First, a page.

This is a problem. Womens’ rights have improved over the recent years but there is still a long way to go. If we are to obtain equality and fairness we will have to continue to fight for it. However, if there are uncomfortable facts, if there are biological factors influencing our behaviours, then we need to know about them and discuss them. It will not help our progress to pretend they do not exist and to cry “heresy” when people raise them. Biology is not necessarily our destiny but it has a bigger influence when it is ignored or denied; as a man I may be more prone to aggressive behaviours than a woman (on group averages) but knowing this only means I need to be more mindful. It is not an excuse and has no exculpatory power. For example, if I want to be a good man I need to know how to control and curb my aggressive instincts, to pretend that these  impulses are not there helps no one.

I think therefore, on this occasion, Cathy Newman was wrong. Rather then trying to explore or debate his ideas she tried to shut him down. Others, with a similar agenda, have  tried to minimise his works by smearing it, and him, as alt-right or similar. This means that his genuine insights are not considered but more importantly those young men who find meaning in his writings will be pushed and corralled into the area occupied by those who are indeed of the alt-right. This is a danger, as Peterson is aware, we need to help men to maturity and insight in our society, we need to make them more self aware, strong and confident because if you think tough men are dangerous, wait until you see what weak men are capable of”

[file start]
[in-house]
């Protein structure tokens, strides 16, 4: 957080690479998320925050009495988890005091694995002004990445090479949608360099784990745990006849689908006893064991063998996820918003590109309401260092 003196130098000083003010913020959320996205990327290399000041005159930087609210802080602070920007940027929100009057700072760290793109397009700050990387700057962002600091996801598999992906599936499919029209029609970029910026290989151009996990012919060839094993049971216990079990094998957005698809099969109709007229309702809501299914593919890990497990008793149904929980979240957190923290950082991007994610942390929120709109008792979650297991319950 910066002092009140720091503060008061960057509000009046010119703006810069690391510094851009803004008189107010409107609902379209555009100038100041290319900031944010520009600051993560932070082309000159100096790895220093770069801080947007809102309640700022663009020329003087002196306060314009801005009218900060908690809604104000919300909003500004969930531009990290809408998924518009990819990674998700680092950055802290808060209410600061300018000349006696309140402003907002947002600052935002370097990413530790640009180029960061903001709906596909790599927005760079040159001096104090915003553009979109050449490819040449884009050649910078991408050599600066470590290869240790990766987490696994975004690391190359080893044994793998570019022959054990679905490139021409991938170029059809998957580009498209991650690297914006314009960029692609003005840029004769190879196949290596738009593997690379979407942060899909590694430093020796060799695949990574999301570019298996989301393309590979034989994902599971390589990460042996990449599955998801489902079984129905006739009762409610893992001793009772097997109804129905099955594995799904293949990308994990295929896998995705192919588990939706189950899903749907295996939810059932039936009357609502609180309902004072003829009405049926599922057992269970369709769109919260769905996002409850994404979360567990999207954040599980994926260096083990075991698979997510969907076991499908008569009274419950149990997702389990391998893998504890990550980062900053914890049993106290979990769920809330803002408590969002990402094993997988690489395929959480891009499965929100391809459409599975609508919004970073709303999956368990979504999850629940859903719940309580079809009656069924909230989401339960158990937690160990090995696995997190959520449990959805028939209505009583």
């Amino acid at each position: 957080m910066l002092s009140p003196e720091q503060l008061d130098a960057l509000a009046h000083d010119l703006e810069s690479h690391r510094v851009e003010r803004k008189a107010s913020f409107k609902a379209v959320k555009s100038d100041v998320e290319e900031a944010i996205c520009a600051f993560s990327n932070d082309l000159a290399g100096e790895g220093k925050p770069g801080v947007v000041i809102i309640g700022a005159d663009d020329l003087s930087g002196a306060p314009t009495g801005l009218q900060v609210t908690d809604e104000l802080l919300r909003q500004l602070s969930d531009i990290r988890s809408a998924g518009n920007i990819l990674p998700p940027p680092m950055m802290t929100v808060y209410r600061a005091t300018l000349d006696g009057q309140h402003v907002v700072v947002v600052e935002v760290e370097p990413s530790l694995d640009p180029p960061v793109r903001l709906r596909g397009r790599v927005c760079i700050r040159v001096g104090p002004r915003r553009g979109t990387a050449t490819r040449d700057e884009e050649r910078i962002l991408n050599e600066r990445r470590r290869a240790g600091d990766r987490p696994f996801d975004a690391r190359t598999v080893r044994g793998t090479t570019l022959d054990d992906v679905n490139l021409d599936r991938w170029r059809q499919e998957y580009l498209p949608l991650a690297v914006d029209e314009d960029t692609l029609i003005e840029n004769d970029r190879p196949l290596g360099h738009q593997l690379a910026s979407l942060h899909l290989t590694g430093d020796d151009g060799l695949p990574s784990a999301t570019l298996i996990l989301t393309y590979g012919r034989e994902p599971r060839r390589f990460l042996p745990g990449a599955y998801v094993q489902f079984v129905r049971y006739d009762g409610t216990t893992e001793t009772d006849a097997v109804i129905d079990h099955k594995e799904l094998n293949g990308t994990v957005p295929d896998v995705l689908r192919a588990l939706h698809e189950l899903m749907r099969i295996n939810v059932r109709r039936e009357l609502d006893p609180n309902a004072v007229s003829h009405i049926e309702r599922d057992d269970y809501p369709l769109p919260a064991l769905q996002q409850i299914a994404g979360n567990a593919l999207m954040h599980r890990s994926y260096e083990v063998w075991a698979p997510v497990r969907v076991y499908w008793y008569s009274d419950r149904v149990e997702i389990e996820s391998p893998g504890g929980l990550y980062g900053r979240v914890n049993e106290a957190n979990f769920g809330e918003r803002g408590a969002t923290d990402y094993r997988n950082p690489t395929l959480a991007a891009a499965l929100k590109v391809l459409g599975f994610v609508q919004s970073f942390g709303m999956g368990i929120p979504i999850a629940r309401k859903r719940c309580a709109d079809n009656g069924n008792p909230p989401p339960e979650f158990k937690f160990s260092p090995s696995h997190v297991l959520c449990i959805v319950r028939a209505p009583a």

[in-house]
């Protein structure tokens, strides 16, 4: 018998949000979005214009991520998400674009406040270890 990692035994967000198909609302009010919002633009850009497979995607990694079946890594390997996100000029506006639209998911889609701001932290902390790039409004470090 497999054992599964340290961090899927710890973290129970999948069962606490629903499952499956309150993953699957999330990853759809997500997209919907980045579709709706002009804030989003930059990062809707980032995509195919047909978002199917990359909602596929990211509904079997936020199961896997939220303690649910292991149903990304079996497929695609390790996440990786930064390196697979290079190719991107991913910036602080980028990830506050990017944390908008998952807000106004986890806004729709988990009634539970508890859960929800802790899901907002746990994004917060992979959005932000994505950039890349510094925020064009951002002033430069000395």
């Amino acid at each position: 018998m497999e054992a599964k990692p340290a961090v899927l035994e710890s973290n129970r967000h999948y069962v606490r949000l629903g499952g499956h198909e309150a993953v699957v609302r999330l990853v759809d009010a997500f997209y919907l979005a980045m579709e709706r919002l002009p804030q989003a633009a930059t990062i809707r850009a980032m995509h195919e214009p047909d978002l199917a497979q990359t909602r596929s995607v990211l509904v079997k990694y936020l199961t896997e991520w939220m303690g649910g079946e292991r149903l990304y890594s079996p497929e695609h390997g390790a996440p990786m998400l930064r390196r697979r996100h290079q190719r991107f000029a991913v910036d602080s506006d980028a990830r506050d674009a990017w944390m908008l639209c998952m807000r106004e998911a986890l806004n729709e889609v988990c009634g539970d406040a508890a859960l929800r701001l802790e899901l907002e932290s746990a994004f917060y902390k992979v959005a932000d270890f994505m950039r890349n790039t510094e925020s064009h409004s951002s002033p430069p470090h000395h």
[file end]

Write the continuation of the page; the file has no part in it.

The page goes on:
4 thoughts on “12 Rules for Life

  1. William Buckley was able to interview all sorts of people, as was Tom Brokaw and many others. We need to have civil discourse modeled for us or we all devolve into the kind of chatter that is called conversation today. Too little listening, too many preconceived ideas blocking really engaging with another, especially one with whom we disagree.

    Liked by 1 person